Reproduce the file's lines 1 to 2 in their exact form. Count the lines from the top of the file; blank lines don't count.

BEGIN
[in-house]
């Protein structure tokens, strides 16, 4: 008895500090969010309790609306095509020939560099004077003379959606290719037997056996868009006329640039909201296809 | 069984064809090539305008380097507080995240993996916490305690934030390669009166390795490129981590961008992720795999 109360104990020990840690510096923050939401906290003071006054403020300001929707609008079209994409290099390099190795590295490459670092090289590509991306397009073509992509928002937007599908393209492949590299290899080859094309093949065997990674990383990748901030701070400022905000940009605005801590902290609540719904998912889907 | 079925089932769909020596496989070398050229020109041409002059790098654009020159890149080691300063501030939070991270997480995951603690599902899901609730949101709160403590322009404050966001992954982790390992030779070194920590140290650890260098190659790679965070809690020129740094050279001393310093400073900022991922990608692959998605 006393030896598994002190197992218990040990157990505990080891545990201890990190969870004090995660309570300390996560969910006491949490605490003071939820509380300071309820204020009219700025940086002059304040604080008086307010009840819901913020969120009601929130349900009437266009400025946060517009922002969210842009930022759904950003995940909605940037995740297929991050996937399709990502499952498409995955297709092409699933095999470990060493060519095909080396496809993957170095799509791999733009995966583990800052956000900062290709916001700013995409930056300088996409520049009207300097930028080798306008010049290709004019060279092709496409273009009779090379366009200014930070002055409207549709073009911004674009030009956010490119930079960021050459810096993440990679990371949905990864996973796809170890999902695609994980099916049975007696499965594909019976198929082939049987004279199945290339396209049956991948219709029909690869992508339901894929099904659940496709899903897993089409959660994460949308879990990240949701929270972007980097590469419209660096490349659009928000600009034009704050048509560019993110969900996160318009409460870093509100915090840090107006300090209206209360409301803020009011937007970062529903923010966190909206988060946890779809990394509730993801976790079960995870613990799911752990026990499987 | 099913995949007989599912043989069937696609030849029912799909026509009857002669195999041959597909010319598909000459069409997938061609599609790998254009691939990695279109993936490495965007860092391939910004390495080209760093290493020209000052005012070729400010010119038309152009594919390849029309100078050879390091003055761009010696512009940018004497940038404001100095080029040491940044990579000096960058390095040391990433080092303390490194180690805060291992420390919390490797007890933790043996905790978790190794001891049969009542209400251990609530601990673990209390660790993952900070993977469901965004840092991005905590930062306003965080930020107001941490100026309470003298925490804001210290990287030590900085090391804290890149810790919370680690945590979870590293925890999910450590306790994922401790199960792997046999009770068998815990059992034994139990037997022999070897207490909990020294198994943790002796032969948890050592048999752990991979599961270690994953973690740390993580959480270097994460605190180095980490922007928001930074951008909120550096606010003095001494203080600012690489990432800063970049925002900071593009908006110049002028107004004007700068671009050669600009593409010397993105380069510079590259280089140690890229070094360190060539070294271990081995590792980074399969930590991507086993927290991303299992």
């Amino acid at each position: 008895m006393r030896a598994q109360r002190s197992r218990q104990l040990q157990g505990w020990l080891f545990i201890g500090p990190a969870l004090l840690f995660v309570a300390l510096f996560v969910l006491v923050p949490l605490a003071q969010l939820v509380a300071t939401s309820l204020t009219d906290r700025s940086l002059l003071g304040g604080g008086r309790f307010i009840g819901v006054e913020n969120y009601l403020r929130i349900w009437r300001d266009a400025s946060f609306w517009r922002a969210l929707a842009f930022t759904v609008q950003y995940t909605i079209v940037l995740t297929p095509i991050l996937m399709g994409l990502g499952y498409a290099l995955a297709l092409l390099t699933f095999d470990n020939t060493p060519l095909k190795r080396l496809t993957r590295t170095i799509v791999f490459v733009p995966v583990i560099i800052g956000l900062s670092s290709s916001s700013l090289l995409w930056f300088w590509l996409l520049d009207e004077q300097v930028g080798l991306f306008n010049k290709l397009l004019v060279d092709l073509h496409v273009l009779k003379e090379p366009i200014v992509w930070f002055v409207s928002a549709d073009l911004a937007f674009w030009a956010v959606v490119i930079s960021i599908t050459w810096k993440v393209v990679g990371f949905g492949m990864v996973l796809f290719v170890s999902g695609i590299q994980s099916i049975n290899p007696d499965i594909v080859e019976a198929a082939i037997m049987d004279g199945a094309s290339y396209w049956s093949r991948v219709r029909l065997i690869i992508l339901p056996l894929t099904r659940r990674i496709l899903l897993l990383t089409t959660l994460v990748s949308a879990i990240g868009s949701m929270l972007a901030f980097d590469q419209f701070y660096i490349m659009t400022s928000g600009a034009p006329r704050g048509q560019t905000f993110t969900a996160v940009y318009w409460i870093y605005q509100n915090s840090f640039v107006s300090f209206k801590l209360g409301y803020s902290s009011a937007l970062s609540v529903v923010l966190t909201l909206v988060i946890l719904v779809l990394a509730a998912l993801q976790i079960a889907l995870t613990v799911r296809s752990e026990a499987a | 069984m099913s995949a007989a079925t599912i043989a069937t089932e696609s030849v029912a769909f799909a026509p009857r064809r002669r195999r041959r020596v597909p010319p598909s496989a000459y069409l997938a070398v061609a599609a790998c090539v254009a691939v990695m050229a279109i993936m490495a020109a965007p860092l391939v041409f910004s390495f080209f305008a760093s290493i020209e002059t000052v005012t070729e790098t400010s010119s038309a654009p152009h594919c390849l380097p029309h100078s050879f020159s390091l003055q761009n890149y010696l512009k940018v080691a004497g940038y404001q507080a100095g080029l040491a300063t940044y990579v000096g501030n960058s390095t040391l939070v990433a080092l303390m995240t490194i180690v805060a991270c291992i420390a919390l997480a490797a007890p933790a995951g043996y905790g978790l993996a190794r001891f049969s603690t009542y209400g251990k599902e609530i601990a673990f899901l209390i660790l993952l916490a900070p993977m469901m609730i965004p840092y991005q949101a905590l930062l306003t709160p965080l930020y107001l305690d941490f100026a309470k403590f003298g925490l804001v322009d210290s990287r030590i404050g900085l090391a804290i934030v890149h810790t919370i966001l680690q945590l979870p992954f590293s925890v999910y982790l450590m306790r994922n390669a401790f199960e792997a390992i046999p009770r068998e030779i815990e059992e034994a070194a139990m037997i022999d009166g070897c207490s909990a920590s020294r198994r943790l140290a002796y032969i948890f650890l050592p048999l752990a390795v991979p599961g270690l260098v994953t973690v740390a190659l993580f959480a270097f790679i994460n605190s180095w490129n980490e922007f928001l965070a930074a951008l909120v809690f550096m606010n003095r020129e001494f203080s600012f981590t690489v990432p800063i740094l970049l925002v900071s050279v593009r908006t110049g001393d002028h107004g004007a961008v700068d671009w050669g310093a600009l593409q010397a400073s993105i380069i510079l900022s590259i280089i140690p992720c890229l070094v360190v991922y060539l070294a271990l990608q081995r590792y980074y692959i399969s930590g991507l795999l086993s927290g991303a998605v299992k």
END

[in-house]
């Protein structure tokens, strides 16, 4: 008895500090969010309790609306095509020939560099004077003379959606290719037997056996868009006329640039909201296809 | 069984064809090539305008380097507080995240993996916490305690934030390669009166390795490129981590961008992720795999 109360104990020990840690510096923050939401906290003071006054403020300001929707609008079209994409290099390099190795590295490459670092090289590509991306397009073509992509928002937007599908393209492949590299290899080859094309093949065997990674990383990748901030701070400022905000940009605005801590902290609540719904998912889907 | 079925089932769909020596496989070398050229020109041409002059790098654009020159890149080691300063501030939070991270997480995951603690599902899901609730949101709160403590322009404050966001992954982790390992030779070194920590140290650890260098190659790679965070809690020129740094050279001393310093400073900022991922990608692959998605 006393030896598994002190197992218990040990157990505990080891545990201890990190969870004090995660309570300390996560969910006491949490605490003071939820509380300071309820204020009219700025940086002059304040604080008086307010009840819901913020969120009601929130349900009437266009400025946060517009922002969210842009930022759904950003995940909605940037995740297929991050996937399709990502499952498409995955297709092409699933095999470990060493060519095909080396496809993957170095799509791999733009995966583990800052956000900062290709916001700013995409930056300088996409520049009207300097930028080798306008010049290709004019060279092709496409273009009779090379366009200014930070002055409207549709073009911004674009030009956010490119930079960021050459810096993440990679990371949905990864996973796809170890999902695609994980099916049975007696499965594909019976198929082939049987004279199945290339396209049956991948219709029909690869992508339901894929099904659940496709899903897993089409959660994460949308879990990240949701929270972007980097590469419209660096490349659009928000600009034009704050048509560019993110969900996160318009409460870093509100915090840090107006300090209206209360409301803020009011937007970062529903923010966190909206988060946890779809990394509730993801976790079960995870613990799911752990026990499987 | 099913995949007989599912043989069937696609030849029912799909026509009857002669195999041959597909010319598909000459069409997938061609599609790998254009691939990695279109993936490495965007860092391939910004390495080209760093290493020209000052005012070729400010010119038309152009594919390849029309100078050879390091003055761009010696512009940018004497940038404001100095080029040491940044990579000096960058390095040391990433080092303390490194180690805060291992420390919390490797007890933790043996905790978790190794001891049969009542209400251990609530601990673990209390660790993952900070993977469901965004840092991005905590930062306003965080930020107001941490100026309470003298925490804001210290990287030590900085090391804290890149810790919370680690945590979870590293925890999910450590306790994922401790199960792997046999009770068998815990059992034994139990037997022999070897207490909990020294198994943790002796032969948890050592048999752990991979599961270690994953973690740390993580959480270097994460605190180095980490922007928001930074951008909120550096606010003095001494203080600012690489990432800063970049925002900071593009908006110049002028107004004007700068671009050669600009593409010397993105380069510079590259280089140690890229070094360190060539070294271990081995590792980074399969930590991507086993927290991303299992």